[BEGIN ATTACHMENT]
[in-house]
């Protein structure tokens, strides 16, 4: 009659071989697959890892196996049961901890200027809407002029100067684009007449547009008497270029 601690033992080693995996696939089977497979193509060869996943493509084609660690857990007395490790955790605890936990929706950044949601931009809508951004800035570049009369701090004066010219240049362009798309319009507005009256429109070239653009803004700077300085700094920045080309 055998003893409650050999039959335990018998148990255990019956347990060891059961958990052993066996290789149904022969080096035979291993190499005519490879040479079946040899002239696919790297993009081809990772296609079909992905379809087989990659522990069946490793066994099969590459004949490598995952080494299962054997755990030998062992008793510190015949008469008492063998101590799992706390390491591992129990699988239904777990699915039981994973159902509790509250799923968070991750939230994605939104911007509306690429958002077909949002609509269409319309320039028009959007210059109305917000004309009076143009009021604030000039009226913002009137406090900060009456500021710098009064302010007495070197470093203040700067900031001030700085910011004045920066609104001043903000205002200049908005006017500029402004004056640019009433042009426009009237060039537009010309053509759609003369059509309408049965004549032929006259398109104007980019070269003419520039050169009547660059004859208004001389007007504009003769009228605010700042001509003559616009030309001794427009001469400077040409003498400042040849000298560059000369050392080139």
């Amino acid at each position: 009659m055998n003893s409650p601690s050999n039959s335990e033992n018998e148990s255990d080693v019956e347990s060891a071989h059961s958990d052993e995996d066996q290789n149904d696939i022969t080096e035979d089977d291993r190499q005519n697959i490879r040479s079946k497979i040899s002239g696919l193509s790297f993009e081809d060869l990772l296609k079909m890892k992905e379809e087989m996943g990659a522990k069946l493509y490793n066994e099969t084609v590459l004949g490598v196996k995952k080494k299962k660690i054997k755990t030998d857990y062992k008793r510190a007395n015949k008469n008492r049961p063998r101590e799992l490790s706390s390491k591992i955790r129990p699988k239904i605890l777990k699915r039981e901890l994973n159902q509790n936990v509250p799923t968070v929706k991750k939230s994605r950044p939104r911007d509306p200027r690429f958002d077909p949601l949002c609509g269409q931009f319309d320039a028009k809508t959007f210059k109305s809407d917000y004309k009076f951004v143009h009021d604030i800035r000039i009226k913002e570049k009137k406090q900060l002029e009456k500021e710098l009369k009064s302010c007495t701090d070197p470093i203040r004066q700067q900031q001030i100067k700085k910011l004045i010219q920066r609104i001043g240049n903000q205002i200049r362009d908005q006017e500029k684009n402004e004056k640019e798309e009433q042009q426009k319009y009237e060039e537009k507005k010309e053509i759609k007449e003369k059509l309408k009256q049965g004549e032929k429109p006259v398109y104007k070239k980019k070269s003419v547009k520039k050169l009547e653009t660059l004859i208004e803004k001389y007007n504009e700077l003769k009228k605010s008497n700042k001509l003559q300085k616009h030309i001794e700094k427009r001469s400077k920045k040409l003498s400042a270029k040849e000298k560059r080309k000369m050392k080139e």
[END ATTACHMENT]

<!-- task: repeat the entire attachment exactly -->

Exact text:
[in-house]
């Protein structure tokens, strides 16, 4: 009659071989697959890892196996049961901890200027809407002029100067684009007449547009008497270029 601690033992080693995996696939089977497979193509060869996943493509084609660690857990007395490790955790605890936990929706950044949601931009809508951004800035570049009369701090004066010219240049362009798309319009507005009256429109070239653009803004700077300085700094920045080309 055998003893409650050999039959335990018998148990255990019956347990060891059961958990052993066996290789149904022969080096035979291993190499005519490879040479079946040899002239696919790297993009081809990772296609079909992905379809087989990659522990069946490793066994099969590459004949490598995952080494299962054997755990030998062992008793510190015949008469008492063998101590799992706390390491591992129990699988239904777990699915039981994973159902509790509250799923968070991750939230994605939104911007509306690429958002077909949002609509269409319309320039028009959007210059109305917000004309009076143009009021604030000039009226913002009137406090900060009456500021710098009064302010007495070197470093203040700067900031001030700085910011004045920066609104001043903000205002200049908005006017500029402004004056640019009433042009426009009237060039537009010309053509759609003369059509309408049965004549032929006259398109104007980019070269003419520039050169009547660059004859208004001389007007504009003769009228605010700042001509003559616009030309001794427009001469400077040409003498400042040849000298560059000369050392080139």
């Amino acid at each position: 009659m055998n003893s409650p601690s050999n039959s335990e033992n018998e148990s255990d080693v019956e347990s060891a071989h059961s958990d052993e995996d066996q290789n149904d696939i022969t080096e035979d089977d291993r190499q005519n697959i490879r040479s079946k497979i040899s002239g696919l193509s790297f993009e081809d060869l990772l296609k079909m890892k992905e379809e087989m996943g990659a522990k069946l493509y490793n066994e099969t084609v590459l004949g490598v196996k995952k080494k299962k660690i054997k755990t030998d857990y062992k008793r510190a007395n015949k008469n008492r049961p063998r101590e799992l490790s706390s390491k591992i955790r129990p699988k239904i605890l777990k699915r039981e901890l994973n159902q509790n936990v509250p799923t968070v929706k991750k939230s994605r950044p939104r911007d509306p200027r690429f958002d077909p949601l949002c609509g269409q931009f319309d320039a028009k809508t959007f210059k109305s809407d917000y004309k009076f951004v143009h009021d604030i800035r000039i009226k913002e570049k009137k406090q900060l002029e009456k500021e710098l009369k009064s302010c007495t701090d070197p470093i203040r004066q700067q900031q001030i100067k700085k910011l004045i010219q920066r609104i001043g240049n903000q205002i200049r362009d908005q006017e500029k684009n402004e004056k640019e798309e009433q042009q426009k319009y009237e060039e537009k507005k010309e053509i759609k007449e003369k059509l309408k009256q049965g004549e032929k429109p006259v398109y104007k070239k980019k070269s003419v547009k520039k050169l009547e653009t660059l004859i208004e803004k001389y007007n504009e700077l003769k009228k605010s008497n700042k001509l003559q300085k616009h030309i001794e700094k427009r001469s400077k920045k040409l003498s400042a270029k040849e000298k560059r080309k000369m050392k080139e």